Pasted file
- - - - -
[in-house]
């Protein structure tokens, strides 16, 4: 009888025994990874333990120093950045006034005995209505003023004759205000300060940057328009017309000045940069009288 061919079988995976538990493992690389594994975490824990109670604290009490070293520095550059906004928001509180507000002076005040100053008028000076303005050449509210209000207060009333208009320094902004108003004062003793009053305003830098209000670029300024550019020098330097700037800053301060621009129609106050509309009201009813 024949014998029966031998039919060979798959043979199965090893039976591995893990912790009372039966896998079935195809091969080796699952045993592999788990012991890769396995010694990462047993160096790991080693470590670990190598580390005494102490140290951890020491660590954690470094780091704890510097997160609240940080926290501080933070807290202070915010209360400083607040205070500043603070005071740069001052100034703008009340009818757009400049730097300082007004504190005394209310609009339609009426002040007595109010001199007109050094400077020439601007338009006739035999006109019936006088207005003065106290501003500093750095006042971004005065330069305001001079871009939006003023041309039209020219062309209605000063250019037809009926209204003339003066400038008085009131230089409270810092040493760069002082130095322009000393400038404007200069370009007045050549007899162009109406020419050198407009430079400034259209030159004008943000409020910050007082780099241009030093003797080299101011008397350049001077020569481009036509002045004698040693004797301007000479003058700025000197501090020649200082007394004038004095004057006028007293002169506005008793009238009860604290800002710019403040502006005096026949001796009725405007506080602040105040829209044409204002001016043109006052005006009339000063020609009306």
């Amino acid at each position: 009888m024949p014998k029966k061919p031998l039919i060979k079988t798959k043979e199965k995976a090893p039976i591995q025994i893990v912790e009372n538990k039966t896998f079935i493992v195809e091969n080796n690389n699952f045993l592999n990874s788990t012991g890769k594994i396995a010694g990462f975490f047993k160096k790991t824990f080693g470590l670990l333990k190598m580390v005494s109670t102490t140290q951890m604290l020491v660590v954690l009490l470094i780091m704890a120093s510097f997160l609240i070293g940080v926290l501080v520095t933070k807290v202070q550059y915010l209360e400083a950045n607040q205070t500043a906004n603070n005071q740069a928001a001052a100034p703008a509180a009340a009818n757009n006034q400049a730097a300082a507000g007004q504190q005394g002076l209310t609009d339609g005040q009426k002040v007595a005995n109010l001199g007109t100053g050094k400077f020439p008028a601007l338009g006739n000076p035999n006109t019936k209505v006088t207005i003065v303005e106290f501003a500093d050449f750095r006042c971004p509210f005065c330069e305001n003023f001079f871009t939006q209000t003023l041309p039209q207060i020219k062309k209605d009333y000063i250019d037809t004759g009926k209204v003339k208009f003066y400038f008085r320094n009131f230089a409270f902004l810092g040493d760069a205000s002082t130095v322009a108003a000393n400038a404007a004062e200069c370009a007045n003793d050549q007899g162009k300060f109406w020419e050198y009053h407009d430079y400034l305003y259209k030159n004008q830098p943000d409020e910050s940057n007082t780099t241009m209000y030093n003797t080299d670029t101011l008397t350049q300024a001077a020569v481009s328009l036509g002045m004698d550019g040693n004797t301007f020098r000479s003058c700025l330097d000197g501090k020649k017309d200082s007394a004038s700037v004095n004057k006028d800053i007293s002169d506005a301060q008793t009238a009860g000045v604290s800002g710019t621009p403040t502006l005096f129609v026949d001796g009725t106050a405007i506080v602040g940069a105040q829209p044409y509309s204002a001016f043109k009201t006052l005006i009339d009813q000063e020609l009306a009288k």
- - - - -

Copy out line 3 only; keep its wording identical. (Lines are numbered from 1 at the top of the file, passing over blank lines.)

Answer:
């Amino acid at each position: 009888m024949p014998k029966k061919p031998l039919i060979k079988t798959k043979e199965k995976a090893p039976i591995q025994i893990v912790e009372n538990k039966t896998f079935i493992v195809e091969n080796n690389n699952f045993l592999n990874s788990t012991g890769k594994i396995a010694g990462f975490f047993k160096k790991t824990f080693g470590l670990l333990k190598m580390v005494s109670t102490t140290q951890m604290l020491v660590v954690l009490l470094i780091m704890a120093s510097f997160l609240i070293g940080v926290l501080v520095t933070k807290v202070q550059y915010l209360e400083a950045n607040q205070t500043a906004n603070n005071q740069a928001a001052a100034p703008a509180a009340a009818n757009n006034q400049a730097a300082a507000g007004q504190q005394g002076l209310t609009d339609g005040q009426k002040v007595a005995n109010l001199g007109t100053g050094k400077f020439p008028a601007l338009g006739n000076p035999n006109t019936k209505v006088t207005i003065v303005e106290f501003a500093d050449f750095r006042c971004p509210f005065c330069e305001n003023f001079f871009t939006q209000t003023l041309p039209q207060i020219k062309k209605d009333y000063i250019d037809t004759g009926k209204v003339k208009f003066y400038f008085r320094n009131f230089a409270f902004l810092g040493d760069a205000s002082t130095v322009a108003a000393n400038a404007a004062e200069c370009a007045n003793d050549q007899g162009k300060f109406w020419e050198y009053h407009d430079y400034l305003y259209k030159n004008q830098p943000d409020e910050s940057n007082t780099t241009m209000y030093n003797t080299d670029t101011l008397t350049q300024a001077a020569v481009s328009l036509g002045m004698d550019g040693n004797t301007f020098r000479s003058c700025l330097d000197g501090k020649k017309d200082s007394a004038s700037v004095n004057k006028d800053i007293s002169d506005a301060q008793t009238a009860g000045v604290s800002g710019t621009p403040t502006l005096f129609v026949d001796g009725t106050a405007i506080v602040g940069a105040q829209p044409y509309s204002a001016f043109k009201t006052l005006i009339d009813q000063e020609l009306a009288k």